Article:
"We reiterate our ask that the U.S. government consent to an independent investigation led by the International Humanitarian Fact-Finding Commission to establish what happened in Kunduz, how it happened, and why it happened," Liu said in a statement.

Dr. Joanne Liu in Geneva, Switzerland, Oct. 7.
Denis Balibouse / Reuters

Dr. Joanne Liu in Geneva, Switzerland, Oct. 7.

The commission was established in 1991 under the Additional Protocols of the Geneva Conventions and requires one of 76 signatory states to sponsor an inquiry in order to activate it.

"Governments up to now have been too polite or afraid to set a precedent. The tool exists and it is time it is activated," Dr. Liu said.

"This was not just an attack on our hospital — it was an attack on the Geneva Conventions," she said. "This cannot be tolerated. These Conventions govern the rules of war and were established to protect civilians in conflicts - including patients, medical workers and facilities. They bring some humanity into what is otherwise an inhumane situation."

Tributes and condolences are written outside the Doctors Without Borders headquarters in Geneva, Oct. 7.
Denis Balibouse / Reuters

Tributes and condolences are written outside the Doctors Without Borders headquarters in Geneva, Oct. 7.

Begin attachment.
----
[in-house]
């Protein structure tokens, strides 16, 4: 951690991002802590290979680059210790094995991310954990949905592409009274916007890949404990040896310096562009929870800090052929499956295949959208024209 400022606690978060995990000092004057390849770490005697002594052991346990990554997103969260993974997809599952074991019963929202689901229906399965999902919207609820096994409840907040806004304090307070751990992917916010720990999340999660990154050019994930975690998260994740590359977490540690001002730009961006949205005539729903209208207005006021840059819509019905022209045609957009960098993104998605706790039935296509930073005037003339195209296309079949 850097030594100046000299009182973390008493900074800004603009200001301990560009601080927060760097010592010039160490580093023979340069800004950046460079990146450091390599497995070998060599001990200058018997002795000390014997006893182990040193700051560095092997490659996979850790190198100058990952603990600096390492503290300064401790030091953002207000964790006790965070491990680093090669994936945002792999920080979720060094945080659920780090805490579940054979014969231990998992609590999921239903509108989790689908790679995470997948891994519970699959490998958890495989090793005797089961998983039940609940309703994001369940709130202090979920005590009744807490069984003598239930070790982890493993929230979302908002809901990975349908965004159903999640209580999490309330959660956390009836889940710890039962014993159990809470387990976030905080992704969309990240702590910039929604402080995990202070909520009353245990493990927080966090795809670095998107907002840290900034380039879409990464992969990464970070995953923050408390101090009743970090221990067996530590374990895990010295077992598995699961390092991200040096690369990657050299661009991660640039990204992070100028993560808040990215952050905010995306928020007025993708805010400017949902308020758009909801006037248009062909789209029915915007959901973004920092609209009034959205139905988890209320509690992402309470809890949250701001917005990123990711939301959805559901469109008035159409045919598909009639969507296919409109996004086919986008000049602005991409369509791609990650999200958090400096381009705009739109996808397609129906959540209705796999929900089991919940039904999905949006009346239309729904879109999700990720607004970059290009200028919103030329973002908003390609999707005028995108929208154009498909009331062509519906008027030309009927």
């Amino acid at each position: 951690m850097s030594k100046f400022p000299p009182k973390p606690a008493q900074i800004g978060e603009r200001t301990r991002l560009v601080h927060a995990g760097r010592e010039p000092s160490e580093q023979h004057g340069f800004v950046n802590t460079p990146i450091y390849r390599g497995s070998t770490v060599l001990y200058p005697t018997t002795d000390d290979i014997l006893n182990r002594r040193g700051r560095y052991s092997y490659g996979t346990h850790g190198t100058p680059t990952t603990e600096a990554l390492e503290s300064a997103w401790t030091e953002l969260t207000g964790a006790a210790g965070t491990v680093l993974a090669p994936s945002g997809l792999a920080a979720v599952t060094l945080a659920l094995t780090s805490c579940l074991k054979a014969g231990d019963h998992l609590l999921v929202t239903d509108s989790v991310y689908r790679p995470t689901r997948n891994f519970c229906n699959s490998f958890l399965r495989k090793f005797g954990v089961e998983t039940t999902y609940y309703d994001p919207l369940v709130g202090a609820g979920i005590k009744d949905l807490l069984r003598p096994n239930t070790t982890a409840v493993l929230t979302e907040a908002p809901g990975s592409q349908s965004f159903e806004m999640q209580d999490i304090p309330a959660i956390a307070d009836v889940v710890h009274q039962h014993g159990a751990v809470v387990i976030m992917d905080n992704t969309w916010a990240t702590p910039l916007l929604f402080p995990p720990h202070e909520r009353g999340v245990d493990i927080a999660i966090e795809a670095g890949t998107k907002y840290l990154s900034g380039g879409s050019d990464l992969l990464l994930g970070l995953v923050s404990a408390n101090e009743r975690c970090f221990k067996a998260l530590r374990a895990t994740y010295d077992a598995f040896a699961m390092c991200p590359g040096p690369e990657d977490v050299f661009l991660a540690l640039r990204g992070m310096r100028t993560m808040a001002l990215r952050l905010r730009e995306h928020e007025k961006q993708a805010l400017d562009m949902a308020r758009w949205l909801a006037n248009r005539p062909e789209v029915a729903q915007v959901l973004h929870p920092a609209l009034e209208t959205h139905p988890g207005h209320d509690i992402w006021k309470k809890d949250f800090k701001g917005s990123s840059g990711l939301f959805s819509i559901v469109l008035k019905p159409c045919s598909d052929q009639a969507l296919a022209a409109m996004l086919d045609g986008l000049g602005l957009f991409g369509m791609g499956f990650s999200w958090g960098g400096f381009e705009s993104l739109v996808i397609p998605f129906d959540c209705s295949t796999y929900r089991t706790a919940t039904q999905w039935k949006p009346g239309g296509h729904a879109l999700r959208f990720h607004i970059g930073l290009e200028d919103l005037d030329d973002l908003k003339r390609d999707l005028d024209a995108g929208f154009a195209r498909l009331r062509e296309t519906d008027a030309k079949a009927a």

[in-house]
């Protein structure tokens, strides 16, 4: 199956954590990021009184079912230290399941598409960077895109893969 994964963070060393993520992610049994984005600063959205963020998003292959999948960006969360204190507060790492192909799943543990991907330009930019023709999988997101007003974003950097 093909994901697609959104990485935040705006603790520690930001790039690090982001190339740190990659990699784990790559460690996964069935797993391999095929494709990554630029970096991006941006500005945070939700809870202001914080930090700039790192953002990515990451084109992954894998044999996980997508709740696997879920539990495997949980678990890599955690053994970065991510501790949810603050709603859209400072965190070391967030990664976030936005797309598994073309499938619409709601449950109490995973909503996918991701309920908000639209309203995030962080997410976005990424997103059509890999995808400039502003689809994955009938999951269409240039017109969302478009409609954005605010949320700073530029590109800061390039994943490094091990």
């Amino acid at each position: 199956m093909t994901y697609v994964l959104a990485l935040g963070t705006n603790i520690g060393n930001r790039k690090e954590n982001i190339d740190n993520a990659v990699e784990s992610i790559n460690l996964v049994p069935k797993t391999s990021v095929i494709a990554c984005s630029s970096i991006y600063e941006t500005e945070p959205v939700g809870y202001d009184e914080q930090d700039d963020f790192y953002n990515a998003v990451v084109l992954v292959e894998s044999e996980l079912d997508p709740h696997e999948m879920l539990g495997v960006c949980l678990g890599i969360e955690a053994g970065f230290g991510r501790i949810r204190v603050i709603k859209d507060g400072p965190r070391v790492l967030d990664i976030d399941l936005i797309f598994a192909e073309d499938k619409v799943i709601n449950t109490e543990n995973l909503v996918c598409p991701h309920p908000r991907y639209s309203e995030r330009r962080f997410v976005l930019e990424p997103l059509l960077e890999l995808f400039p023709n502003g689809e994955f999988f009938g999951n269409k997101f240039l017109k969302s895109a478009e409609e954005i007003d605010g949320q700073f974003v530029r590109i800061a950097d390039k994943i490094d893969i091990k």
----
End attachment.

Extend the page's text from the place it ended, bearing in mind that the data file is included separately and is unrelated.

"The Geneva Conventions are not just an abstract legal framework," Dr. Liu added. "They are the difference between life and death for medical teams on the frontline. They are what allow patients to access our health facilities safely and what allows us to provide healthcare without being targeted."

On Tuesday, one of the United States' top generals in Afghanistan, Gen. John Campbell, testified before Congress and addressed the airstrike and the U.S. investigation into the incident.

Campbell opened his testimony by discussing the "tragic loss of life" in Kunduz and admitted that the hospital "had been mistakenly struck." He vowed that the Pentagon investigation into the incident would be "thorough, objective, and transparent."

The U.S. military had been supporting its Afghan counterpart with airstrikes in Kunduz after the Taliban launched a surprise multi-pronged attack to seize the city early last week.

Candles are pictured outside the Doctors Without Borders headquarters in Geneva, Oct. 7.
Denis Balibouse / Reuters

Candles are pictured outside the Doctors Without Borders headquarters in Geneva, Oct. 7.

Here are Dr. Liu's full remarks as published on the Doctors Without Borders website:

On Saturday morning, MSF patients and staff killed in Kunduz joined the countless number of people who have been killed around the world in conflict zones and referred to as 'collateral damage' or as an 'inevitable consequence of war'. International humanitarian law is not about 'mistakes'. It is about intention, facts and why.

The U.S. attack on the MSF hospital in Kunduz was the biggest loss of life for our organization in an airstrike. Tens of thousands of people in Kunduz can no longer receive medical care now when they need it most. Today we say: enough. Even war has rules.